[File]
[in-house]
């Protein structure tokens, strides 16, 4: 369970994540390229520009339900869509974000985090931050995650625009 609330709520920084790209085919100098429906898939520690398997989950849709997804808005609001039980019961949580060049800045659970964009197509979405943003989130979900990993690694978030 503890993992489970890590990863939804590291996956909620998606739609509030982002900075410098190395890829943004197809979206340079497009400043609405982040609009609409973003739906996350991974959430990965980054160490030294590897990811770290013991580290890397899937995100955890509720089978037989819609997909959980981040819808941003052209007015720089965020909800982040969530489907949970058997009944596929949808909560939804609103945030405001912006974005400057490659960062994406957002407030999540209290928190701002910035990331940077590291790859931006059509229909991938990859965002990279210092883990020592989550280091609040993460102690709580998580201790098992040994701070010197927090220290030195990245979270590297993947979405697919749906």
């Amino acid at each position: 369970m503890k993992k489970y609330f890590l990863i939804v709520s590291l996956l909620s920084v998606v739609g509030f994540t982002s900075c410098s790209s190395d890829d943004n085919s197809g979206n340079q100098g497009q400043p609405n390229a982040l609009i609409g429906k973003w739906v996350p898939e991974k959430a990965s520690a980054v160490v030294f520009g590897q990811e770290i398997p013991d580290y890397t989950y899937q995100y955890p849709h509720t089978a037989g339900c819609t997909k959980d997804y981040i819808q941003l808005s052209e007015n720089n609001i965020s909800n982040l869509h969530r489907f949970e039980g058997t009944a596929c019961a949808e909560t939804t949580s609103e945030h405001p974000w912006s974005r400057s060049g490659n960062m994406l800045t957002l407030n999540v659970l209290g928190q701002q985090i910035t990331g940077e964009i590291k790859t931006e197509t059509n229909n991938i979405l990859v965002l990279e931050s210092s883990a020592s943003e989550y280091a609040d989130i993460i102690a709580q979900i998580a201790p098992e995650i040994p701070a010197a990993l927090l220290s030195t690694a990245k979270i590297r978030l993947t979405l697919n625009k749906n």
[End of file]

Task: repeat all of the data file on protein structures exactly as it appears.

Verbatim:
[in-house]
């Protein structure tokens, strides 16, 4: 369970994540390229520009339900869509974000985090931050995650625009 609330709520920084790209085919100098429906898939520690398997989950849709997804808005609001039980019961949580060049800045659970964009197509979405943003989130979900990993690694978030 503890993992489970890590990863939804590291996956909620998606739609509030982002900075410098190395890829943004197809979206340079497009400043609405982040609009609409973003739906996350991974959430990965980054160490030294590897990811770290013991580290890397899937995100955890509720089978037989819609997909959980981040819808941003052209007015720089965020909800982040969530489907949970058997009944596929949808909560939804609103945030405001912006974005400057490659960062994406957002407030999540209290928190701002910035990331940077590291790859931006059509229909991938990859965002990279210092883990020592989550280091609040993460102690709580998580201790098992040994701070010197927090220290030195990245979270590297993947979405697919749906």
């Amino acid at each position: 369970m503890k993992k489970y609330f890590l990863i939804v709520s590291l996956l909620s920084v998606v739609g509030f994540t982002s900075c410098s790209s190395d890829d943004n085919s197809g979206n340079q100098g497009q400043p609405n390229a982040l609009i609409g429906k973003w739906v996350p898939e991974k959430a990965s520690a980054v160490v030294f520009g590897q990811e770290i398997p013991d580290y890397t989950y899937q995100y955890p849709h509720t089978a037989g339900c819609t997909k959980d997804y981040i819808q941003l808005s052209e007015n720089n609001i965020s909800n982040l869509h969530r489907f949970e039980g058997t009944a596929c019961a949808e909560t939804t949580s609103e945030h405001p974000w912006s974005r400057s060049g490659n960062m994406l800045t957002l407030n999540v659970l209290g928190q701002q985090i910035t990331g940077e964009i590291k790859t931006e197509t059509n229909n991938i979405l990859v965002l990279e931050s210092s883990a020592s943003e989550y280091a609040d989130i993460i102690a709580q979900i998580a201790p098992e995650i040994p701070a010197a990993l927090l220290s030195t690694a990245k979270i590297r978030l993947t979405l697919n625009k749906n």